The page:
alizard (107678) | more than 3 years ago | (#35387648)

with bug fixes by Ubuntu devs (which get backported to Debian), some cooler packaging, and a better driver selection. I thought everyone in the Linux scene who's been around for any significant length of time knew this.. For more details, read Ubuntu is based on Debian unstable [alcor.net] .

I would say that Debian has a certain importance to the Ubuntu community, given that if Debian disappeared, the Ubuntu community would have to whip up all these cool new packages from scratch rather than fixing what's broken from unstable and adding non-free drivers and cool packaging. If Debian disappeared from the face of the earth today, Natty might come out on time... but with luck, its successor might come out in 2 or 3 years. Or maybe Canonical goes bankrupt and it never comes out at all.

I switched from Debian Lenny because of the better driver (as in non-free) selection in Ubuntu, I had to get my new motherboard running immediately.

I think Ubuntu (I use Kubuntu Meerkat) is a better desktop distro, it was intended for ease of use, which is important for most people who make a living with computers in an office environment and pretty much succeeds. If I were going to run a server, I'd put Debian Stable or Testing on it.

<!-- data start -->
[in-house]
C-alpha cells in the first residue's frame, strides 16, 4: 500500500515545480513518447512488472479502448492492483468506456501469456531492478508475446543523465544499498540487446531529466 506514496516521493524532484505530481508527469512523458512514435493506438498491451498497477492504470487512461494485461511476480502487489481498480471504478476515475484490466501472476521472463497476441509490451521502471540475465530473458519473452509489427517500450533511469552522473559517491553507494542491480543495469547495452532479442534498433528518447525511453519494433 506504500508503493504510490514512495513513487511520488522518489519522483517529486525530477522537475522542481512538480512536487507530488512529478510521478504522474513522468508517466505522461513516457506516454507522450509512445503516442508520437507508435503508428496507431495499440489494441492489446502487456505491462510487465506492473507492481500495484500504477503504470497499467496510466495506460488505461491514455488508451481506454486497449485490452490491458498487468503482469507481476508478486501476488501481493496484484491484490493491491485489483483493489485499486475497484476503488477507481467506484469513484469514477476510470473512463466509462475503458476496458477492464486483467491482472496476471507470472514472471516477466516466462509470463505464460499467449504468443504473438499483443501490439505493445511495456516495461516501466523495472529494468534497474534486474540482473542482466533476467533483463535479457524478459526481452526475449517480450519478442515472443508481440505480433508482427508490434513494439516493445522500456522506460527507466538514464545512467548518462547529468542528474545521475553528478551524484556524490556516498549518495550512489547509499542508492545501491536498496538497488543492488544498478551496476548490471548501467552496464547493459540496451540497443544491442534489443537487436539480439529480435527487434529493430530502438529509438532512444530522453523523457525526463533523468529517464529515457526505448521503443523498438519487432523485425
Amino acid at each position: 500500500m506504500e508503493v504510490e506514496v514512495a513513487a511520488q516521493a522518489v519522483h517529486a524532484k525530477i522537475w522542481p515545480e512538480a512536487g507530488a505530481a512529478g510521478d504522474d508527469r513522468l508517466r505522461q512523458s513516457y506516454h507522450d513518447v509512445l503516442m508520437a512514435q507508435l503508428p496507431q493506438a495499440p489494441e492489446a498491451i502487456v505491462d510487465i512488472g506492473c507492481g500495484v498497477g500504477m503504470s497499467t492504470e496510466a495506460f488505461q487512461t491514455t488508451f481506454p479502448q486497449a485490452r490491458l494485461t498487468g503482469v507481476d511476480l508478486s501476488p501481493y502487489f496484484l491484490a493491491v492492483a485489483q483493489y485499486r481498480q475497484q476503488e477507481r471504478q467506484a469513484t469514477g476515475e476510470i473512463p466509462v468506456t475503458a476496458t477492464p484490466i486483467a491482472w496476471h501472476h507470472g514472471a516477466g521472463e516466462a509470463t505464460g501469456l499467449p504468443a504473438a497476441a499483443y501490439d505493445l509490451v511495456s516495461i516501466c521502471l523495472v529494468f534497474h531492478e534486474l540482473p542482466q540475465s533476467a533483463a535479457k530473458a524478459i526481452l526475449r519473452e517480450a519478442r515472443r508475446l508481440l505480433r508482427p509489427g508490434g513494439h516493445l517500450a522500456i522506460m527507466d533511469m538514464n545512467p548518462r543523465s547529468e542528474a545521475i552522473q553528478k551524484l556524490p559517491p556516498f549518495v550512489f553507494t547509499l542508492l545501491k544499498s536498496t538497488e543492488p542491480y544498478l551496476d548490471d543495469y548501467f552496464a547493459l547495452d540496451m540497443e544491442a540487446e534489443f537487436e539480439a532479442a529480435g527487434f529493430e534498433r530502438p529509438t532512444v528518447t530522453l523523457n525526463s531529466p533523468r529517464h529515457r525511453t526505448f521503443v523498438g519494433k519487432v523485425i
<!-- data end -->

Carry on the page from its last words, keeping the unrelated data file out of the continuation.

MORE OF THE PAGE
Re:No, it's not (2)

GPLHost-Thomas (1330431) | more than 3 years ago | (#35387686)

Exactly what do you call "infrequent"? We release Debian 3 times a day (that's the number of Dak run per day in SID), and stable every 2 years (that is at least truth for both Lenny and Squeeze, and everyone is trying to keep the pace). More and more people that once moved to Ubuntu are returning to Debian. Exactly WHAT is making you say that "development seems halted"? Is that the 10 000 new packages that came with the new release (Squeeze), which brings the number of packages to nearly 30 000? Stay in the past if you want, don't read the information, but please, we don't need such a silly comment.

how about the BSDs (2)

kayumi (763841) | more than 3 years ago | (#35387358)

Where would the BSD distros fit into this? Or how about OpenSolarinux?

Re:how about the BSDs (1)

clang_jangle (975789) | more than 3 years ago | (#35387568)

Where would the BSD distros fit into this? Or how about OpenSolarinux (sic)?

Not being linux, they don't.

Try CentOS (2)

Nova Express (100383) | more than 3 years ago | (#35387376)

If you go by the importance of infrastructure run, I would guess that CentOS (binary compatible with Red Hat, without Red Hat fees) is is the most important Linux distro out there. The last three companies I worked at that use Linux in the data center used CentOS.

Re:Try CentOS (1)

hdparm (575302) | more than 3 years ago | (#35387708)

CentOS is not binary compatible with RHEL, CentOS is RHEL, sans RH branding stuff.

I agree with you - since Debian inception, lot has changed in where and how Linux is used. So Fedora, being the base upon which RHEL is built seems to be the the most important one these days. Some will argue that it's not community driven though.

show us the stats (3, Insightful)

bguiz (1627491) | more than 3 years ago | (#35387408)

When laying claim to a statment that "X is the most important of Y", one would expect that to be backed up my statisitics proving that point.